Before learning about variables, it is recommended that you have already read our article on input and output commands. It is your starting point in computer programming!
But let’s go!
If you read any technical book on programming language, you will certainly have a very superficial definition of what a variable is. Something like: “a variable is a reference to a computer’s memory address”.
Just to illustrate, see below an example of a RAM memory device, which is the computer’s memory. Note that it is made up of several rectangular black chips.
In fact, inside each of these black chips there are spaces where information is stored electronically. These spaces are the memory addresses.
So, in a superficial way, we can say that a variable is a reference to those spaces inside the computer’s memory chips.
What is a variable for?
In order to understand very easily the usefulness of a variable, look at the example below:
Imagine that I ask you to do a simple multiplication calculation. If I asked you to calculate 3 x 5, you would undeniably tell me the answer right away, wouldn’t you? It certainly does not take much mental effort to make this calculation. The information fits all in your brain.
Now, if I asked you to calculate 342.56 x 53.17, things would certainly be different, wouldn’t they? You would definitely need more time, effort and a sheet of paper and a pen.
It turns out that this last calculation has much more information, in such a way that that information does not fit all in your memory. You need to record everything on a sheet of paper.
you write the numbers on paper…
performs part of the calculation…
write these results back on paper…
then revisits the numbers previously written…
you do some more calculations…
you write more results…
The sheet of paper works as an extension of your human memory, storing the entire amount of information and allowing you to review it during the calculation process.
It is the same with computer programs. They need to store the information they process somewhere, to revisit and reuse it. This place is the variable, which works like the computer’s sheet of paper.
Variables can be thought of as boxes. In other words, containers reserved for programs to store their information.
When the programmer writes a computer program, he uses the variables to inform where the programs will store their data during its operation.
Variables are classified by types. Each type defines the characteristic and size of the information that can be stored within the variable.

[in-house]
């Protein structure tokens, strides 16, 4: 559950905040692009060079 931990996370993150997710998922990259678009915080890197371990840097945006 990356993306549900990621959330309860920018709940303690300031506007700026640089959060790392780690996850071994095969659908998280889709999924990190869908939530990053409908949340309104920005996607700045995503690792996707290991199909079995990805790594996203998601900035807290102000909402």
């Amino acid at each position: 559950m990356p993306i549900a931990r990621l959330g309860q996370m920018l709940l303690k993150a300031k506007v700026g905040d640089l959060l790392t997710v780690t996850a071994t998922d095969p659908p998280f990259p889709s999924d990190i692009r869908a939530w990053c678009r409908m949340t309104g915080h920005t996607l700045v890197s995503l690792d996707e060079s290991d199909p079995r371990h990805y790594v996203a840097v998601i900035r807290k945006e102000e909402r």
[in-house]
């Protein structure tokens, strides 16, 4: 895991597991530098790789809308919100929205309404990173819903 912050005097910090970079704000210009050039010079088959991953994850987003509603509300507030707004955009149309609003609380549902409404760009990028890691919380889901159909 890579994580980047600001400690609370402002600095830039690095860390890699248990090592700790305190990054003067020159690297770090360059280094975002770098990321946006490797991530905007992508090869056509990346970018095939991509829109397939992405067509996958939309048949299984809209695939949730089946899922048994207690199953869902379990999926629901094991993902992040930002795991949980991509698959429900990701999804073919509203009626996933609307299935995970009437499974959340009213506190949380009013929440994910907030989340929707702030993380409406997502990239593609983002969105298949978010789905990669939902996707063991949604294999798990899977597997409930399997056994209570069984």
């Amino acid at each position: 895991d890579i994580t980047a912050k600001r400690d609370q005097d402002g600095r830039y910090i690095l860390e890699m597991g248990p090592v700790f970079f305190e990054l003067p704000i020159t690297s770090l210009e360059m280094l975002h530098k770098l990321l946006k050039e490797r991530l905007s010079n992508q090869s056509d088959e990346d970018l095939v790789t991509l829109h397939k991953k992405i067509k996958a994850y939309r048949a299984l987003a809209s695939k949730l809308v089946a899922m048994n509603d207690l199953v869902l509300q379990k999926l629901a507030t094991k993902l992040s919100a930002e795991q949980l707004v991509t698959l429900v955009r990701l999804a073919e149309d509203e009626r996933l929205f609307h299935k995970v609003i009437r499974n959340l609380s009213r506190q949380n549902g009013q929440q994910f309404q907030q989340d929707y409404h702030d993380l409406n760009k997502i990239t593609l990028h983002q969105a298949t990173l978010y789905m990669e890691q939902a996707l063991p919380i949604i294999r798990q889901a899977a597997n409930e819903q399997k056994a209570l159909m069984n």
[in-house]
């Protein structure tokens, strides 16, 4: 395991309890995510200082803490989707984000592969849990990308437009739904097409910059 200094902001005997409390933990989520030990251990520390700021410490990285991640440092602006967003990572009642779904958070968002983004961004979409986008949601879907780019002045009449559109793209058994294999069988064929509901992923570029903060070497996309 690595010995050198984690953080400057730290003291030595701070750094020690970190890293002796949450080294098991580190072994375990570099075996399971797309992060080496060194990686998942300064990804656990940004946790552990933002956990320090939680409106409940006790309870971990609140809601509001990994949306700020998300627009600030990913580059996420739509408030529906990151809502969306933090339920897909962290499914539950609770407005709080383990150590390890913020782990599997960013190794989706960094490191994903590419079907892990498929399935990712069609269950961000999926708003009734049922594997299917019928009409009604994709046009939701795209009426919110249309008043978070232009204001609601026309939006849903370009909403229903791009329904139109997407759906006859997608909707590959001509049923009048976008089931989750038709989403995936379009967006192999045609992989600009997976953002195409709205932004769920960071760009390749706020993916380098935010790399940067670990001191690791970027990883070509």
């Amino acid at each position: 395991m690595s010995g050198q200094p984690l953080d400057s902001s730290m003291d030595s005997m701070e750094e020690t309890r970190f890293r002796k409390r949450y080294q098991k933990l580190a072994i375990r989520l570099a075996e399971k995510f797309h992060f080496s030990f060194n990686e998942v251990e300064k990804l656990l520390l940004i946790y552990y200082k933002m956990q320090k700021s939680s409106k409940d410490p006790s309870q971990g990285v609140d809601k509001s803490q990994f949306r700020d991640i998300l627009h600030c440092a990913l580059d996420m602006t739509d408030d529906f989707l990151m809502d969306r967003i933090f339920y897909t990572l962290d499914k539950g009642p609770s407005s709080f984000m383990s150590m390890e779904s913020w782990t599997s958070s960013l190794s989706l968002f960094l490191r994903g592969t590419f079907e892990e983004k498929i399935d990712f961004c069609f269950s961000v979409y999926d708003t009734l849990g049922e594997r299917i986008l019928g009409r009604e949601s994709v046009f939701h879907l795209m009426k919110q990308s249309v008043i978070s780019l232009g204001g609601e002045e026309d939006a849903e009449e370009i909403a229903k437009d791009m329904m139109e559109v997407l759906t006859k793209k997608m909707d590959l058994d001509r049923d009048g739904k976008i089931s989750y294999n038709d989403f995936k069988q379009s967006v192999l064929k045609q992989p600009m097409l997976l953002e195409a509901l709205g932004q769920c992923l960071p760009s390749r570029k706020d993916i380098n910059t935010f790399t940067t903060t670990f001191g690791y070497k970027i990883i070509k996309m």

- a variable of type char is prepared to store letters and symbols, such as, ‘a’, ‘b’, ‘c’, ‘@’, ‘&’, among others, and usually occupies a space of 2 bytes.
- a variable of type int is prepared to store whole numbers, such as, 1, 2, 3, 500 and 2756, and usually occupies a space of 4 bytes.
stores integer value, but with a maximum of 1 byte of information.
stores integer value, but with a maximum of 2 bytes of information.
stores integer value, but with a maximum of 4 bytes of information.
stores integer value, but with a maximum of 8 bytes of information.
stores decimal value, but with a maximum of 4 bytes of information.
stores decimal value, but with a maximum of 8 bytes of information.
stores logical value of True or False.
stores letters and symbols, such as ‘a’, ‘b’, ‘c’, ‘@’ and ‘&’, but with a maximum of 2 bytes of information.
It is important to note that some programming languages have differences in size in bytes for some of their types of variables (such as the Python language int type, for example).
How do you create a variable?
In most programming languages, we can create a variable with the following structure:
TYPE IDENTIFIER = VALUE;
Where the identifier has the purpose of naming the variable, according to the nature of the information it will store.
For example: imagine that we need to create a variable to store an employee’s salary. Thus, the statement would be made as follows.
In the same way that we created a variable for salary, we could create a variable of type character, to store the gender of an employee (where the letter ‘m’ would represent male and ‘f’ would represent female).
Declaration and initialization
- Declaration and
Let’s consider the model for creating a variable:
TYPE IDENTIFIER = VALUE;
The right part of the = symbol is the initialization, because it is the part where we put a value inside the variable:
IDENTIFIER = VALUE; // this is a initialization
See in the code below that, in line 1, we just declare the variable gender and, in line 2, we initialize the variable gender with the value ‘f’.
char gender; // declaration
gender = 'f'; // initialization
It is important to inform that, in most programming languages, the texts that come after the // symbol are interpreted as comments, in such a way that they are not part of the code.
In Python language, comments are written with the # symbol, instead of the // symbol. See the example below.
gender = 'f'; # this is a comment in Python
Now that you are able to visualize the meaning of an algorithm, you are certainly ready to solve the exercise below.
Do you want to expand your knowledge about variables further? Then, see our articles on the 5 categories of programming operators. Learn how variables can be explored using operators: